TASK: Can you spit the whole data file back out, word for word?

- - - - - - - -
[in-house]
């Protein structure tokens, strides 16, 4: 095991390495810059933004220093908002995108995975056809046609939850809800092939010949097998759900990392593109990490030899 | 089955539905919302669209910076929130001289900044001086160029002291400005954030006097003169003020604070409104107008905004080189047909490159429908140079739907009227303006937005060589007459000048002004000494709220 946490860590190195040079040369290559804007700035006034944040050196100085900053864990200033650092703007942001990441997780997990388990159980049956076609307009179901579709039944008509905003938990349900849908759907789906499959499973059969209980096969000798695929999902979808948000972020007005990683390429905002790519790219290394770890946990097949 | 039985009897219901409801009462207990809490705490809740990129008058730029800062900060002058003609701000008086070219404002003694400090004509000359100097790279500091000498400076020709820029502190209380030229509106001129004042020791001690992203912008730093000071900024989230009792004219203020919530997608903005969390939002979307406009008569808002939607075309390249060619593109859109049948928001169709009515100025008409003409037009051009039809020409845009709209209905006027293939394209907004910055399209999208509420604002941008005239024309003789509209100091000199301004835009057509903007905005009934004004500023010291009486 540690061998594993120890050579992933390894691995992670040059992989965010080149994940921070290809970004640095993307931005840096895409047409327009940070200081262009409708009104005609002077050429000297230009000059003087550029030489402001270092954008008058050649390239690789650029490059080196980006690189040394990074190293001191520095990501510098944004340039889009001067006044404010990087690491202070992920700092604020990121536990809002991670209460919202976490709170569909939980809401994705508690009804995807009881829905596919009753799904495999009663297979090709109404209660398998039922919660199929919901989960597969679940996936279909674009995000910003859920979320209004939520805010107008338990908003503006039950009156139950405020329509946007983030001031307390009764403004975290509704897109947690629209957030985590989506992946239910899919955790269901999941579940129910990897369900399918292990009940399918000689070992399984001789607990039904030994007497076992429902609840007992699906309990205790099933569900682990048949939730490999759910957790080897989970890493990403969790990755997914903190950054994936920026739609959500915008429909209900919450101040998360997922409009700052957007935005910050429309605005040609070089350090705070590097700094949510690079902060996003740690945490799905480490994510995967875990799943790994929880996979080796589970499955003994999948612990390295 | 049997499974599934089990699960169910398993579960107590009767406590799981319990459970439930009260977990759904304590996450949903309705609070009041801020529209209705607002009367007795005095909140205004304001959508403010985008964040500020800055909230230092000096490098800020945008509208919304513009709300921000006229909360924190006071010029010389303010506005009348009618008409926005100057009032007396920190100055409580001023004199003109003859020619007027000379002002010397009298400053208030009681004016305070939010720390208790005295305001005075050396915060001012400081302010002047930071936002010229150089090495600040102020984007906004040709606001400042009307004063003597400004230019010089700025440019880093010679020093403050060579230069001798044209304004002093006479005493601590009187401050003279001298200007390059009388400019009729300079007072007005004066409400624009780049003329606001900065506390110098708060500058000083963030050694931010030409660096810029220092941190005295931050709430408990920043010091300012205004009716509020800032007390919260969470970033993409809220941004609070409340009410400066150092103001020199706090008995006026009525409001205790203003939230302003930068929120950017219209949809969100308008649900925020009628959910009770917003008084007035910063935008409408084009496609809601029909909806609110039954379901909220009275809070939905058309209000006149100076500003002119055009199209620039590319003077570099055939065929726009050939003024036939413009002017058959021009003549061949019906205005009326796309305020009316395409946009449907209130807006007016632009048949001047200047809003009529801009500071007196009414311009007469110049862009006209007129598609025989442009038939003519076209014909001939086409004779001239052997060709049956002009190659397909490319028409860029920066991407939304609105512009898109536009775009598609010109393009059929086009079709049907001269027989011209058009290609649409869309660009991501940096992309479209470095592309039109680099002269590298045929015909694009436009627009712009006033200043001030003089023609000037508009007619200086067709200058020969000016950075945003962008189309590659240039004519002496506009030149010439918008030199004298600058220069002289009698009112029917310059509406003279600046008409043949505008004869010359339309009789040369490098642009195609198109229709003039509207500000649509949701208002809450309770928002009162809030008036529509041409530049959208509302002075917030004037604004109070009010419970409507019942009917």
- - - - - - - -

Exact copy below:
[in-house]
């Protein structure tokens, strides 16, 4: 095991390495810059933004220093908002995108995975056809046609939850809800092939010949097998759900990392593109990490030899 | 089955539905919302669209910076929130001289900044001086160029002291400005954030006097003169003020604070409104107008905004080189047909490159429908140079739907009227303006937005060589007459000048002004000494709220 946490860590190195040079040369290559804007700035006034944040050196100085900053864990200033650092703007942001990441997780997990388990159980049956076609307009179901579709039944008509905003938990349900849908759907789906499959499973059969209980096969000798695929999902979808948000972020007005990683390429905002790519790219290394770890946990097949 | 039985009897219901409801009462207990809490705490809740990129008058730029800062900060002058003609701000008086070219404002003694400090004509000359100097790279500091000498400076020709820029502190209380030229509106001129004042020791001690992203912008730093000071900024989230009792004219203020919530997608903005969390939002979307406009008569808002939607075309390249060619593109859109049948928001169709009515100025008409003409037009051009039809020409845009709209209905006027293939394209907004910055399209999208509420604002941008005239024309003789509209100091000199301004835009057509903007905005009934004004500023010291009486 540690061998594993120890050579992933390894691995992670040059992989965010080149994940921070290809970004640095993307931005840096895409047409327009940070200081262009409708009104005609002077050429000297230009000059003087550029030489402001270092954008008058050649390239690789650029490059080196980006690189040394990074190293001191520095990501510098944004340039889009001067006044404010990087690491202070992920700092604020990121536990809002991670209460919202976490709170569909939980809401994705508690009804995807009881829905596919009753799904495999009663297979090709109404209660398998039922919660199929919901989960597969679940996936279909674009995000910003859920979320209004939520805010107008338990908003503006039950009156139950405020329509946007983030001031307390009764403004975290509704897109947690629209957030985590989506992946239910899919955790269901999941579940129910990897369900399918292990009940399918000689070992399984001789607990039904030994007497076992429902609840007992699906309990205790099933569900682990048949939730490999759910957790080897989970890493990403969790990755997914903190950054994936920026739609959500915008429909209900919450101040998360997922409009700052957007935005910050429309605005040609070089350090705070590097700094949510690079902060996003740690945490799905480490994510995967875990799943790994929880996979080796589970499955003994999948612990390295 | 049997499974599934089990699960169910398993579960107590009767406590799981319990459970439930009260977990759904304590996450949903309705609070009041801020529209209705607002009367007795005095909140205004304001959508403010985008964040500020800055909230230092000096490098800020945008509208919304513009709300921000006229909360924190006071010029010389303010506005009348009618008409926005100057009032007396920190100055409580001023004199003109003859020619007027000379002002010397009298400053208030009681004016305070939010720390208790005295305001005075050396915060001012400081302010002047930071936002010229150089090495600040102020984007906004040709606001400042009307004063003597400004230019010089700025440019880093010679020093403050060579230069001798044209304004002093006479005493601590009187401050003279001298200007390059009388400019009729300079007072007005004066409400624009780049003329606001900065506390110098708060500058000083963030050694931010030409660096810029220092941190005295931050709430408990920043010091300012205004009716509020800032007390919260969470970033993409809220941004609070409340009410400066150092103001020199706090008995006026009525409001205790203003939230302003930068929120950017219209949809969100308008649900925020009628959910009770917003008084007035910063935008409408084009496609809601029909909806609110039954379901909220009275809070939905058309209000006149100076500003002119055009199209620039590319003077570099055939065929726009050939003024036939413009002017058959021009003549061949019906205005009326796309305020009316395409946009449907209130807006007016632009048949001047200047809003009529801009500071007196009414311009007469110049862009006209007129598609025989442009038939003519076209014909001939086409004779001239052997060709049956002009190659397909490319028409860029920066991407939304609105512009898109536009775009598609010109393009059929086009079709049907001269027989011209058009290609649409869309660009991501940096992309479209470095592309039109680099002269590298045929015909694009436009627009712009006033200043001030003089023609000037508009007619200086067709200058020969000016950075945003962008189309590659240039004519002496506009030149010439918008030199004298600058220069002289009698009112029917310059509406003279600046008409043949505008004869010359339309009789040369490098642009195609198109229709003039509207500000649509949701208002809450309770928002009162809030008036529509041409530049959208509302002075917030004037604004109070009010419970409507019942009917």